“It’s my favorite room in Phoenix, so we’re happy it opened. Somebody put a lot of love into that place.”
That’s Erika Wennerstrom talking, and that’s Crescent Ballroom she’s talking about.
Wennerstrom is the renowned songwriter behind Heartless Bastards, a band known for its bold, country-tinged spin on straight up rock and roll, and for Wennerstrom’s full-throated voice. She and the crew will be back at Crescent this Sunday night in support of the group’s latest effort, Restless Ones. To ensure the ballroom’s as packed as it should be, Wennerstrom and I had an early-morning phone chat last week to talk about Restless Ones, hash out her feelings about letting lyrics age, and for good measure, a little Jack Kerouac.
After a three-year stint with nary a recorded sound, Restless Ones is Wennerstrom’s 5th release, and the 2nd with the same band (the first being the 2012 album, Arrow). This time, they brought along in-demand producer John Congleton (who promptly then won a Grammy for the Best Alternative Music Album with St. Vincent’s eponymous 2014 album).
Ready or not, it was time for Wennerstrom to turn all the things she’d been writing on the road into a collection recorded for the digital forever. She wondered, though, if her newest lyrics would hold true for her as time went on. She prefers to let her words sit for a while before committing them to public release, and these were still wet with fresh ink.
“When you create things, any form of art, you put it out there in the world to be criticized, whether it’s positively or negatively critiqued, and so it made me feel a bit vulnerable to put the lyrics out there in the world without that much time to self-critique, because I’m very hard on myself. But there was also this sense of freedom. There was this really free feeling about writing something in the spur of the moment and then just letting go.”
Asked how she feels about them now that it’s been a few months, she says, “I took a breather once we finished recording and didn’t listen for a while, and it was more when I went back to listen — was I gonna feel okay about them? But you know, everything I wrote was very honest, and I realized when I listened back that I couldn’t really regret that, because I very much related to it and felt that.”
The risk paid off in a particularly appropriate way on one track: Tristessa.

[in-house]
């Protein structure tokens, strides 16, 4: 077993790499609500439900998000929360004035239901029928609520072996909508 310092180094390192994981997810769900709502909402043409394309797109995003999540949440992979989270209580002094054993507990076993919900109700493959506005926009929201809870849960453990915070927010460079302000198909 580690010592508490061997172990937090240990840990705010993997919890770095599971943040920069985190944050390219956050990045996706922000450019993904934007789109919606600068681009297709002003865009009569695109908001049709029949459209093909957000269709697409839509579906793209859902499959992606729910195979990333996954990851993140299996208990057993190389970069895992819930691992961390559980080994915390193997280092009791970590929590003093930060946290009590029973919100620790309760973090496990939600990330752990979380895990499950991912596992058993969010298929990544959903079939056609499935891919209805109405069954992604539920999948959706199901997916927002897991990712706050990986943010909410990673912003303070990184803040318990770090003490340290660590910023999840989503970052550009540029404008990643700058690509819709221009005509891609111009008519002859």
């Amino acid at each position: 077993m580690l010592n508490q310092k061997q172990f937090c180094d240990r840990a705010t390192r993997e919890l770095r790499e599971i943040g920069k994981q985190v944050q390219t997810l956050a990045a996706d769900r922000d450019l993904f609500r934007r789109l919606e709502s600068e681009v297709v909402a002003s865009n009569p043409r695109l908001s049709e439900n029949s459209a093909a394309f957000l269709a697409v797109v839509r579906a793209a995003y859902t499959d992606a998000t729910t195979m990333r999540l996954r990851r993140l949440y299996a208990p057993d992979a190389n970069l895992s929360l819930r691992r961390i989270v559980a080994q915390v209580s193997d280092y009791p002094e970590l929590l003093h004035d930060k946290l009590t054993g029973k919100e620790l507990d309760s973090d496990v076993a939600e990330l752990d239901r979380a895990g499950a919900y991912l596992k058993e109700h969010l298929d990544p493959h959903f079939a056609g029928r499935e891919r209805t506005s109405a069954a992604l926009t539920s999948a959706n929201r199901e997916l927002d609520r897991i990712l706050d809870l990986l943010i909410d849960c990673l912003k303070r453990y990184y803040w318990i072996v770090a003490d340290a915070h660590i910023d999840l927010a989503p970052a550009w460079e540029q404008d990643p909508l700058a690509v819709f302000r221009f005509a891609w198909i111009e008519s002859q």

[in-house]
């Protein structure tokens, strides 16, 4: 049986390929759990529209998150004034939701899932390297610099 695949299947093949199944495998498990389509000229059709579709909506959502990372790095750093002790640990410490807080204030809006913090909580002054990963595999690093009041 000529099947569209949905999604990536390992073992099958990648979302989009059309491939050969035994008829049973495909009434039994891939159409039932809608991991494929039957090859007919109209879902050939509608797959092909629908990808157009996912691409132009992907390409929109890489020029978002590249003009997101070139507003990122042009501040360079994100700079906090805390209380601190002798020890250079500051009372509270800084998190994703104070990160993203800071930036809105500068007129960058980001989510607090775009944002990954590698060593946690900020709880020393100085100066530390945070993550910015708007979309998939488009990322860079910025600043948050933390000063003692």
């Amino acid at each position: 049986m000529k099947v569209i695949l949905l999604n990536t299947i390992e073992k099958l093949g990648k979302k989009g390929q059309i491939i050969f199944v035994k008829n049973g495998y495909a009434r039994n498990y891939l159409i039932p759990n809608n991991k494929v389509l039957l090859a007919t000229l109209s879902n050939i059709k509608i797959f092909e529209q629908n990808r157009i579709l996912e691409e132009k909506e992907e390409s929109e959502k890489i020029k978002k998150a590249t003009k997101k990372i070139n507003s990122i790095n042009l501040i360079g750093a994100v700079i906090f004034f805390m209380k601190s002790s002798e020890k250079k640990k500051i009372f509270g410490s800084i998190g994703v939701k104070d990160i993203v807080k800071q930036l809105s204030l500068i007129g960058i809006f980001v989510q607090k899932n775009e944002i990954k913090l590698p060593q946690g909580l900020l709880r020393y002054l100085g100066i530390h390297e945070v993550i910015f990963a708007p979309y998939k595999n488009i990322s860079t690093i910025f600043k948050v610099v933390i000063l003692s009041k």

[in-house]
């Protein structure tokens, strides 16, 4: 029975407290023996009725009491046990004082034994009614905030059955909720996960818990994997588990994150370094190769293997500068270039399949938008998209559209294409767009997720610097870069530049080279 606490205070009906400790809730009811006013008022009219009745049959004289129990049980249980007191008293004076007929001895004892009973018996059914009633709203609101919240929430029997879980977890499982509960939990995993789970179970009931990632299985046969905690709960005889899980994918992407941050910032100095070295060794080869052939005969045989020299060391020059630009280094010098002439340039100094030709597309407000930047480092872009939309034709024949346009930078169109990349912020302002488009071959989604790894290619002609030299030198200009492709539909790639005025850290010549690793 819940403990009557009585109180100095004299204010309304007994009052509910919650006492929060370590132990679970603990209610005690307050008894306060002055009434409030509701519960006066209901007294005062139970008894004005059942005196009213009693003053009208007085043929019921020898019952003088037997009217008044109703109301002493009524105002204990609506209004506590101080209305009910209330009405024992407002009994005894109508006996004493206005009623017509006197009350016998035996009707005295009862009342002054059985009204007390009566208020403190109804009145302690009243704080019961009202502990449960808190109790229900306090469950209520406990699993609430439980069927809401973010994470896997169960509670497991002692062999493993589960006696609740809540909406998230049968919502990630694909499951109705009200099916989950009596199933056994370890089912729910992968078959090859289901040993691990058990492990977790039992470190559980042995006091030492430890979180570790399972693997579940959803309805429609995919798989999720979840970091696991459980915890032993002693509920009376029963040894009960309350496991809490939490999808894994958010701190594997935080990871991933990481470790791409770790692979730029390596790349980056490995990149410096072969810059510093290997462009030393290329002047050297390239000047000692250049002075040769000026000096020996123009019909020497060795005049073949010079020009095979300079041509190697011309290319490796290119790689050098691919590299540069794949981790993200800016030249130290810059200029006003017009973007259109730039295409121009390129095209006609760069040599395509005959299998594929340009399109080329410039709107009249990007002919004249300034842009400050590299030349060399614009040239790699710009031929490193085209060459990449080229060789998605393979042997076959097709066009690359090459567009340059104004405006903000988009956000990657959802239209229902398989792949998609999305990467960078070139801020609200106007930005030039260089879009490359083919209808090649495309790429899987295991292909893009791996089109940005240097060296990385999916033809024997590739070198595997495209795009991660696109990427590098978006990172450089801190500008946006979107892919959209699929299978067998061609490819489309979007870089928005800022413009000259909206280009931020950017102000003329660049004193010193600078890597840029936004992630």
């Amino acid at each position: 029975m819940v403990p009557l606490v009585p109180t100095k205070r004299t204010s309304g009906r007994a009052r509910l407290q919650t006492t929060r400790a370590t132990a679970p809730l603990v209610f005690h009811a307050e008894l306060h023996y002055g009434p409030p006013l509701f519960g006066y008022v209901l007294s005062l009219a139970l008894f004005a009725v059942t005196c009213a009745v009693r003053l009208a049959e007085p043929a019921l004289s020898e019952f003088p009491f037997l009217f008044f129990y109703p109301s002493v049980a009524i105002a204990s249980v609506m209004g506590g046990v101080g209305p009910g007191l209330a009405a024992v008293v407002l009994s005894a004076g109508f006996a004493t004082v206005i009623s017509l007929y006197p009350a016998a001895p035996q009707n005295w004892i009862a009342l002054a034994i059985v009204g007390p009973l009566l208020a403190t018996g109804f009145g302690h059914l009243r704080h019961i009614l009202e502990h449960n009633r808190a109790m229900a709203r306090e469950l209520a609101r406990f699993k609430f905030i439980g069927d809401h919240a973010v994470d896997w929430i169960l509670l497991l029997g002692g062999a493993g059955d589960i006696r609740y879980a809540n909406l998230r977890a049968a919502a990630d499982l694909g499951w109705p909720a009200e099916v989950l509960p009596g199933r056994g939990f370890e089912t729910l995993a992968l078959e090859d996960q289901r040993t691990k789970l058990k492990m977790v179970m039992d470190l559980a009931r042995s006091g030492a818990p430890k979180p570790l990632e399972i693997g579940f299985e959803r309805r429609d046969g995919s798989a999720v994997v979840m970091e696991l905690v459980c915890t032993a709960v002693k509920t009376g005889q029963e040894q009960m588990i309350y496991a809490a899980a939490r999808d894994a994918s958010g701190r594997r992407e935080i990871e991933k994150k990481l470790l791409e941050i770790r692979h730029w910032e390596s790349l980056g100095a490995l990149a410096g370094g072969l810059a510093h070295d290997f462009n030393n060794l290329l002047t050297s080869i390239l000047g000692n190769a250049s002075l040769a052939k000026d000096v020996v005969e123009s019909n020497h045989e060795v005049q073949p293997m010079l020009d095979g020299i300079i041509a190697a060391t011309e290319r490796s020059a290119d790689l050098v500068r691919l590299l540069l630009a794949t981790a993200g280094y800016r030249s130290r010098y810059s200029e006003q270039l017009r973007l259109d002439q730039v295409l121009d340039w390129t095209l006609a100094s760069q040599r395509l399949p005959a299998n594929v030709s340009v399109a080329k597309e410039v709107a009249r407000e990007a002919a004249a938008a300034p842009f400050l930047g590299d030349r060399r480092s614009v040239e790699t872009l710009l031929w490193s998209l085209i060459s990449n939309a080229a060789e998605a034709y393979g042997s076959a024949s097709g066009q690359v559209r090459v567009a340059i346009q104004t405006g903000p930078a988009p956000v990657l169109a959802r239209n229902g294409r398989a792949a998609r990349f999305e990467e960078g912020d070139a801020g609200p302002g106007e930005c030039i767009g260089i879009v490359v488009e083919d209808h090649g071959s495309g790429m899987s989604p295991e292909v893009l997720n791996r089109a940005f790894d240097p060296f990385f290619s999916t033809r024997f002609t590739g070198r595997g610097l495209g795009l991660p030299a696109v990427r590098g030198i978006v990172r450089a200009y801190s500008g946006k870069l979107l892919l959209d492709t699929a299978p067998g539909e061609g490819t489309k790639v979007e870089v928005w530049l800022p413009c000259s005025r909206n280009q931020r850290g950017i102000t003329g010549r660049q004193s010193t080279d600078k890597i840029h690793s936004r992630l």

Initially intended for a Jack Kerouac tribute (“Tristessa” is a Kerouac novel), Wennerstrom says, “I imagined myself in that story, and pulled some different words and added some things and kinda made it my own.” Then she assembled it in a single afternoon. “I did five or six takes, and they were all stream of consciousness in the sense that I sang it differently every time and had no idea how I was going to sing it.”
When she changed course and decided to put the song in the closing spot on the new album, she went with the original recording. “I didn’t want to redo the vocals and try to recapture the idea, and the spontaneity. So we used the initial vocal track.” The band, again proving its talents, then laid down the haunted, looping music behind it. The result is very much in the spirit of how Kerouac wrote: fast, loose, in the moment, and to great effect. It’s a bit psychedelic compared to the usual Bastards sound, but the departure leaves the album with a gorgeous and longing goodbye.
Not that throwing down the background music was an easy gig. Tristessa, with its improvised melody and unidentifiable rhythm, was surely tougher than most songs to convert from idea to music. Wennerstrom is the first to admit she knows less about music and its terminology than the rest of the band. “I’m the most ignorant out of all of us,” she says. But after three years with the same musicians, they’ve learned to translate. “I think the band and I have played together now for so long, it’s become an intuitive thing and the guys really understand where I’m trying to go.”
See Heartless Bastards live and up close this Sunday, October 18th, at Crescent Ballroom.